Developed by Dr. Kathryn Evans, Writing Studio Director
When instructors meet with students in small groups to respond to their writing, both students and instructors report that students learn more than they do from written responses. Just as important, small-group conferencing need not take any more of the instructor's time than writing responses. (The time that would normally be spent reading a paper and writing comments is instead spent reading and giving oral feedback.) This webpage details the potential benefits of small-group conferencing and outlines steps that instructors can take to achieve these benefits.
Numerous studies have found that students often misunderstand teacher response. While written response precludes teachers from being aware of misunderstanding, the back-and-forth nature of conferencing allows us to gauge how much students have understood.
When our comprehension checking reveals that someone has not understood a point, we can repair our utterances. We can also ask other others to repair; we can ask students what they meant. We get a second chance at communication that we don't get in written response. Moreover, conferencing gives students the opportunity to ask questions. Although students rarely ask questions to clarify teachers' written responses, they do frequently ask for clarification in a well-run conference.
Conferencing offers more opportunities to get students actively involved: students--not just the teacher--can be actively involved in problem identification, and students can take action to actually solve problems.
The more actively involved students are, the more likely they are to learn.
Understanding students' choices. Students' purposes in writing are not always discernable from their texts and yet to help students achieve their intended purposes, we need to know what they are. Conferencing generally gives us more insight into students' purposes and textual choices.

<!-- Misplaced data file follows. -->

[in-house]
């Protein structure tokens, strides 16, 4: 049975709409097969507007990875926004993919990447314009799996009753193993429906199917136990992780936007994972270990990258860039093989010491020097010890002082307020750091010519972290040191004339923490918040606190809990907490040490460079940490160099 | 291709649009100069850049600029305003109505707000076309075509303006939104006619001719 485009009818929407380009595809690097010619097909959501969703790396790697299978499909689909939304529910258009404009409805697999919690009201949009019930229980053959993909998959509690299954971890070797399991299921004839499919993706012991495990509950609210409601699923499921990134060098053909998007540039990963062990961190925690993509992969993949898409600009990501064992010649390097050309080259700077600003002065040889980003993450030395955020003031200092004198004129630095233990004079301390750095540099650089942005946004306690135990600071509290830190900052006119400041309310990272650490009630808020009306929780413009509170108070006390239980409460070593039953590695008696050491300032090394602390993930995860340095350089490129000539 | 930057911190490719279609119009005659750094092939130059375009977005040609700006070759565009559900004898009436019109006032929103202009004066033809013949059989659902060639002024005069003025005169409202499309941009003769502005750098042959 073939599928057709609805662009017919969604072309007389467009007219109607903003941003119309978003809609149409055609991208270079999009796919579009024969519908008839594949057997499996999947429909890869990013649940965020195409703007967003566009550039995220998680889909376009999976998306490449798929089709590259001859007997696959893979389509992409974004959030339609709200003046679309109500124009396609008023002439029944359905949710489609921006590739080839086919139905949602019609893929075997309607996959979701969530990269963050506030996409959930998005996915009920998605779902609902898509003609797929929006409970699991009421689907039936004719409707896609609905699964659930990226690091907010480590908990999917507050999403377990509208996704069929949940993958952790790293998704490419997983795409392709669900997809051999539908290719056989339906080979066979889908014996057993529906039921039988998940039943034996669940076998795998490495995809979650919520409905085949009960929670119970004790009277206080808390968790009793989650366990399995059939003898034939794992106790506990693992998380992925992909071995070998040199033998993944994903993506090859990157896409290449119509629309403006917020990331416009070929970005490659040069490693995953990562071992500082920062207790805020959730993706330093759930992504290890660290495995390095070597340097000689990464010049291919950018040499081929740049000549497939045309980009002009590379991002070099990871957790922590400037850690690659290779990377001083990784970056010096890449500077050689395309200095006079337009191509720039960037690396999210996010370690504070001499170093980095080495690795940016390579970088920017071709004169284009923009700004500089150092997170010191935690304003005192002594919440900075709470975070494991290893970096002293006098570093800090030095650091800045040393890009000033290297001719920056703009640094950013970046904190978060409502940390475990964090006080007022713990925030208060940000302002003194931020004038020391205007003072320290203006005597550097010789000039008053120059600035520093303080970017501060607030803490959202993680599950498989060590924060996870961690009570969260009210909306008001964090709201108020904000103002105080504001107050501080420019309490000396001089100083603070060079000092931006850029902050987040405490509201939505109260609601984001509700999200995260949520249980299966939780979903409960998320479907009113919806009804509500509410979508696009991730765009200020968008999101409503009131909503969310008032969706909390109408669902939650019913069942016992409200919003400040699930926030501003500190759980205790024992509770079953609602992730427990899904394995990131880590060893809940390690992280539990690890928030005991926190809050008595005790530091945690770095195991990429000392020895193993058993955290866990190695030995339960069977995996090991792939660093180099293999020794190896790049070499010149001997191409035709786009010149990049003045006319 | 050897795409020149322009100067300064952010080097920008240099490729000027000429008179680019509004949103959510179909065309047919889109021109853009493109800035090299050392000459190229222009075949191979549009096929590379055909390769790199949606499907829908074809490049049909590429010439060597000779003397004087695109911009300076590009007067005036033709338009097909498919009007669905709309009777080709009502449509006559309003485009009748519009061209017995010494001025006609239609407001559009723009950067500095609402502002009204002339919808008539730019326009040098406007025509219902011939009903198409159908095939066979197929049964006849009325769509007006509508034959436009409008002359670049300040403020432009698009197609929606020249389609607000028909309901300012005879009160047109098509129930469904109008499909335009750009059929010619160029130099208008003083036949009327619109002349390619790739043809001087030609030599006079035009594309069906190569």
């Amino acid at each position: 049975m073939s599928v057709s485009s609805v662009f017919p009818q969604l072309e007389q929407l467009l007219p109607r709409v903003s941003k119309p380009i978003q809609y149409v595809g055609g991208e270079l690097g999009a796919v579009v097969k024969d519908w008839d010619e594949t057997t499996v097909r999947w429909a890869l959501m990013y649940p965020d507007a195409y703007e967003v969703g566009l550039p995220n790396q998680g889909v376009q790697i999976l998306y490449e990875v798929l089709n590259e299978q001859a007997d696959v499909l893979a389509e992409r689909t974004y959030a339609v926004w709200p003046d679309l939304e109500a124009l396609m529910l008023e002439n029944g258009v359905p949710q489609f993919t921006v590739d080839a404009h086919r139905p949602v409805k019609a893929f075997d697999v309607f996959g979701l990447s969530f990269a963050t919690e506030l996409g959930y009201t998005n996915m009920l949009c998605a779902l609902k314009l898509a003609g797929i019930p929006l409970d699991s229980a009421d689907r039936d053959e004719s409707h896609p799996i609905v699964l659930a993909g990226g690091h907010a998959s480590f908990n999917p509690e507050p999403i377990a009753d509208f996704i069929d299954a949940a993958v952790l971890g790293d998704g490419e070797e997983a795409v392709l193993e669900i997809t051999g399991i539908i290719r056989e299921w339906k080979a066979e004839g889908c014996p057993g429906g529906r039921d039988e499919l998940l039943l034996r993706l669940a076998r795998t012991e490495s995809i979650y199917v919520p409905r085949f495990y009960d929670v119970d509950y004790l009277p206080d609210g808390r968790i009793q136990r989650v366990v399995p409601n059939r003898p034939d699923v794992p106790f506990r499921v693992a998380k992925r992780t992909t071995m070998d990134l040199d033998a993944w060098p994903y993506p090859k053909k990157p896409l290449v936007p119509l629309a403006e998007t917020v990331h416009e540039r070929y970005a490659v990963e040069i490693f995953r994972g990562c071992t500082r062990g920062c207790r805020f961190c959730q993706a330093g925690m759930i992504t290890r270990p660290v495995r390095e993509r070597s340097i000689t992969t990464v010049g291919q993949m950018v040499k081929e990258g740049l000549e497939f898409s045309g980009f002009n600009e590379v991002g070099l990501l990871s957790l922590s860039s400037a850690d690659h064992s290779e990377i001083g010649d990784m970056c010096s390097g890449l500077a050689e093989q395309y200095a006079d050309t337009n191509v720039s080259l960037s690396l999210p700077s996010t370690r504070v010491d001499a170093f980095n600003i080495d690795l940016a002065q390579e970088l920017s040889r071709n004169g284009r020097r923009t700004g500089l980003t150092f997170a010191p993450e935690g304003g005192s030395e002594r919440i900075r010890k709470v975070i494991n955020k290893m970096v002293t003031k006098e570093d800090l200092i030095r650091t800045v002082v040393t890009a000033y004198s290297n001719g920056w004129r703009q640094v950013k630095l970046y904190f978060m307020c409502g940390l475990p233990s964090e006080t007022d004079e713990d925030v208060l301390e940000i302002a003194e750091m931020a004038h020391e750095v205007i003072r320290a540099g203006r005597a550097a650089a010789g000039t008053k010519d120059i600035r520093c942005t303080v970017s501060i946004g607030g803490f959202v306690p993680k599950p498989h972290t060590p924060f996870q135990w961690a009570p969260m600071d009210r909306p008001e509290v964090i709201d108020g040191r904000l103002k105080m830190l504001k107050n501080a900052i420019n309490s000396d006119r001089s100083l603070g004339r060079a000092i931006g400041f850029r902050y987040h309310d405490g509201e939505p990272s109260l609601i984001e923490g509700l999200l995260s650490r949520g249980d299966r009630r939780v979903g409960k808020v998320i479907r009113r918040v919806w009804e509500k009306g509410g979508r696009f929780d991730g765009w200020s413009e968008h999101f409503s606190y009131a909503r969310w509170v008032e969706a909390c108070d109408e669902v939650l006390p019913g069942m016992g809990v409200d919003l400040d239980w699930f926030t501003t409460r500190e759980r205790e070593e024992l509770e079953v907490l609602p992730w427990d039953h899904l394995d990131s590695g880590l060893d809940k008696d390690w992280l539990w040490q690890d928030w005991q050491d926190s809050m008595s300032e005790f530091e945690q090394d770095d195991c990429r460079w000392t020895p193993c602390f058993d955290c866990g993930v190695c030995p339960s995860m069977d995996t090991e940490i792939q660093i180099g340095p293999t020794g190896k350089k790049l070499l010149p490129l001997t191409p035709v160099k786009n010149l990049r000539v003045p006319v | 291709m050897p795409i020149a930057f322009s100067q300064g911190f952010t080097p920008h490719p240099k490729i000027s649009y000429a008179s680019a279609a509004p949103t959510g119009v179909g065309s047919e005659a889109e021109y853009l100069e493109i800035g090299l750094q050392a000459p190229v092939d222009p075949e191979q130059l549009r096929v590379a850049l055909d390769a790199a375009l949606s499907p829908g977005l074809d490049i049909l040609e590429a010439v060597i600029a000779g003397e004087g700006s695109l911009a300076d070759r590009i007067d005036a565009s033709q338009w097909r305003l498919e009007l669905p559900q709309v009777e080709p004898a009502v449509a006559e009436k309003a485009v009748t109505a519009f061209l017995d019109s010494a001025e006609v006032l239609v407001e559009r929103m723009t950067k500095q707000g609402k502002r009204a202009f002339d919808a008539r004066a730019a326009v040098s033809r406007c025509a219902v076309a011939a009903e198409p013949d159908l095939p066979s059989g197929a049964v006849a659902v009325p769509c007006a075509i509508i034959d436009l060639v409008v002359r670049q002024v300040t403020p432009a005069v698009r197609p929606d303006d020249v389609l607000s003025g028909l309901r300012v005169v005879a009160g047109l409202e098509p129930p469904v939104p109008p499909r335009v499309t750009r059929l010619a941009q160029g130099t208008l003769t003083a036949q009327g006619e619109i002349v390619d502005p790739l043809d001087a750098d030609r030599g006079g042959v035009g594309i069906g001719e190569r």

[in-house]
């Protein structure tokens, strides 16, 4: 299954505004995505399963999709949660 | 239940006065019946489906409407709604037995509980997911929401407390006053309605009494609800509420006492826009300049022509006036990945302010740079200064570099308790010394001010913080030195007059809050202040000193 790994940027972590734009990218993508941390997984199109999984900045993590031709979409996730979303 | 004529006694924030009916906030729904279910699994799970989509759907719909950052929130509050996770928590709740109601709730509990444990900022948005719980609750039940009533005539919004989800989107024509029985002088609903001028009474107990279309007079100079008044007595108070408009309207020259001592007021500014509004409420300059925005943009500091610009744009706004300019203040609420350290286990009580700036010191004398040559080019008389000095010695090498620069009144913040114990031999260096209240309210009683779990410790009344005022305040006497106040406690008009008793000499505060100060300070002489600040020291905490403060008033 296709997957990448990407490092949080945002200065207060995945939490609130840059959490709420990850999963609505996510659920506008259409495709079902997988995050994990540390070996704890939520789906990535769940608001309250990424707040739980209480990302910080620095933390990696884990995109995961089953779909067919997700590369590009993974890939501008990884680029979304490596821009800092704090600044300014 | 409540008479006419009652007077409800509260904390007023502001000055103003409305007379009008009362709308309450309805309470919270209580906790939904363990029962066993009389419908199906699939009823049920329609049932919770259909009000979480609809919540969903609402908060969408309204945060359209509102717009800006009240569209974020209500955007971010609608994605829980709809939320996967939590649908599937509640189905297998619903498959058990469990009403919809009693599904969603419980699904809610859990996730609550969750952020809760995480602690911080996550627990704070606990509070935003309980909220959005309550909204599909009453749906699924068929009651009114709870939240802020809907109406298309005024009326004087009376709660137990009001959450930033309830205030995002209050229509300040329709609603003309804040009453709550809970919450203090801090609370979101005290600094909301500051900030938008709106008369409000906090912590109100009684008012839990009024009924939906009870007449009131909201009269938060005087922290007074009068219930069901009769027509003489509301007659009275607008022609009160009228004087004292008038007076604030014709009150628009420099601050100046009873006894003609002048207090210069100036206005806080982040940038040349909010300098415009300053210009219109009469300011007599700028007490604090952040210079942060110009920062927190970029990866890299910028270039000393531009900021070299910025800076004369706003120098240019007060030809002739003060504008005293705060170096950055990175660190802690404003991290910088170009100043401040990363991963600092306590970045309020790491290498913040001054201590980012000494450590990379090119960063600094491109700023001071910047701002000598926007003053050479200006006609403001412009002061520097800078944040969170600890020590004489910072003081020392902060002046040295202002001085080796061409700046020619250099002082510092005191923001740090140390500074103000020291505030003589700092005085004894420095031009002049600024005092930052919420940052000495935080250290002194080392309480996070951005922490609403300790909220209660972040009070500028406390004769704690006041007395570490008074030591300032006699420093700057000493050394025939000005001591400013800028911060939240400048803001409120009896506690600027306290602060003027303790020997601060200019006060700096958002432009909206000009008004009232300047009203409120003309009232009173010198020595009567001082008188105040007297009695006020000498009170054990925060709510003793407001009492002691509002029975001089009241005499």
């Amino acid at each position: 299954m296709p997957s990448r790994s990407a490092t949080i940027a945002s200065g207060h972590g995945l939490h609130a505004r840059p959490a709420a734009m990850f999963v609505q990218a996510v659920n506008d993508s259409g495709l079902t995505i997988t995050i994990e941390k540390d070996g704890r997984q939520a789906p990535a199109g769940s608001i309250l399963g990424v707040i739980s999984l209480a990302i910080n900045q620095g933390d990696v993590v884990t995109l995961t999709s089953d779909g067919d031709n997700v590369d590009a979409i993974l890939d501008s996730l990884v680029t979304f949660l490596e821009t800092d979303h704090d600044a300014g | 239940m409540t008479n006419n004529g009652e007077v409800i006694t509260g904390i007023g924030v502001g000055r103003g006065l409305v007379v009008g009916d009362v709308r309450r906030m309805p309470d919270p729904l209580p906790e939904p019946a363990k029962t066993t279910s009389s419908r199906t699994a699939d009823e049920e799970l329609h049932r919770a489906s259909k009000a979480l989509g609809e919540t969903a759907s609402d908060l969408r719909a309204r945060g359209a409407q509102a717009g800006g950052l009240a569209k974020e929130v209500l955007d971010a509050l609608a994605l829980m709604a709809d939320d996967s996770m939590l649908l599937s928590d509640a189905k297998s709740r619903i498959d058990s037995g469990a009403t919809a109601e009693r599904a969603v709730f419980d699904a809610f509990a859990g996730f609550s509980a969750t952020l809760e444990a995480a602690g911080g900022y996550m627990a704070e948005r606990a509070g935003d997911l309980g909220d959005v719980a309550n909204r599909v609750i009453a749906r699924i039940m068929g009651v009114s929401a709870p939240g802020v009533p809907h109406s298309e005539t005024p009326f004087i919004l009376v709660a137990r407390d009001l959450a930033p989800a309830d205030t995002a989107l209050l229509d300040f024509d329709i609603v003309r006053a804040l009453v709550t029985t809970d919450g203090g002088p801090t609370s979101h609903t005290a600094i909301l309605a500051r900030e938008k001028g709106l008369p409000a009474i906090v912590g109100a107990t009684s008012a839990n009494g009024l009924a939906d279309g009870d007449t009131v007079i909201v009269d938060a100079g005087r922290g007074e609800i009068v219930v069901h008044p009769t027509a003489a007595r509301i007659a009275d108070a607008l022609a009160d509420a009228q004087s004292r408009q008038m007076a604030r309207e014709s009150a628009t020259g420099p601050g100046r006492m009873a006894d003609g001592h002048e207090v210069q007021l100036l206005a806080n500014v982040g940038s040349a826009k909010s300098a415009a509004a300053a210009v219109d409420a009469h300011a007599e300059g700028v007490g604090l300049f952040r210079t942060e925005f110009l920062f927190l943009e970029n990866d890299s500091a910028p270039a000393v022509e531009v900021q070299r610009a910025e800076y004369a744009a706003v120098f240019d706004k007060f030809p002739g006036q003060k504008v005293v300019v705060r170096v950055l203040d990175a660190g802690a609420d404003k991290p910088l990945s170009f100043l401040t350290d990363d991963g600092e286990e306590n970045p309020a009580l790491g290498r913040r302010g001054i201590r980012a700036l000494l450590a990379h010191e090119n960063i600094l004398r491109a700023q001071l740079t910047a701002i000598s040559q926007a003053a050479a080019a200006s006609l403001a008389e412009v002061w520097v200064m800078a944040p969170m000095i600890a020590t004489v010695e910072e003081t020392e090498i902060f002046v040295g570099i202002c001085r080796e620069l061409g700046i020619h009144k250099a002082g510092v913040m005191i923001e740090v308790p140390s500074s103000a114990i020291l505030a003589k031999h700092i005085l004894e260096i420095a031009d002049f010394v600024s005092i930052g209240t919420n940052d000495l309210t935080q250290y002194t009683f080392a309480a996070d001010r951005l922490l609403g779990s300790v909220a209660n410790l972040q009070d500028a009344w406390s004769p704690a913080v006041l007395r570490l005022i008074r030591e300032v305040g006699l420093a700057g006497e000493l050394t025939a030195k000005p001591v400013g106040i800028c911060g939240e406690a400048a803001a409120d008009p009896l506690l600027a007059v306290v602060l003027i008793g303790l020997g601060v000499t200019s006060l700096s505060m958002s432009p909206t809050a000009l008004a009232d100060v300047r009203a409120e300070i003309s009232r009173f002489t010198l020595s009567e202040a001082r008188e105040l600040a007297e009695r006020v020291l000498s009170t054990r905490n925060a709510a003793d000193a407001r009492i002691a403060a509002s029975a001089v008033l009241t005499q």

Praise. While typical practices of written response afford only the chance to praise students' written texts, conferencing also allows us opportunities to praise both of the following: the on-the-spot revisions produced during the conference, and students' analyses of each other's writing. This additional praise can be a powerful motivator.
Analysis of more writing. While written response and one-on-one conferencing focus on the analysis of one piece of writing, small-group conferencing showcases analyses of multiple pieces of writing. Students generally learn more in a sixty-minute discussion of three papers than they do in a twenty-minute discussion of one paper (or in a two-minute reading of a written response).
Reinforcement. The end of a conference offers an opportunity for students to summarize implications for their future writing. This summary provides valuable reinforcement of key pointsreinforcement that students would be less likely to get with written response.
If these potential advantages aren't being realized in practice, consider the following strategies: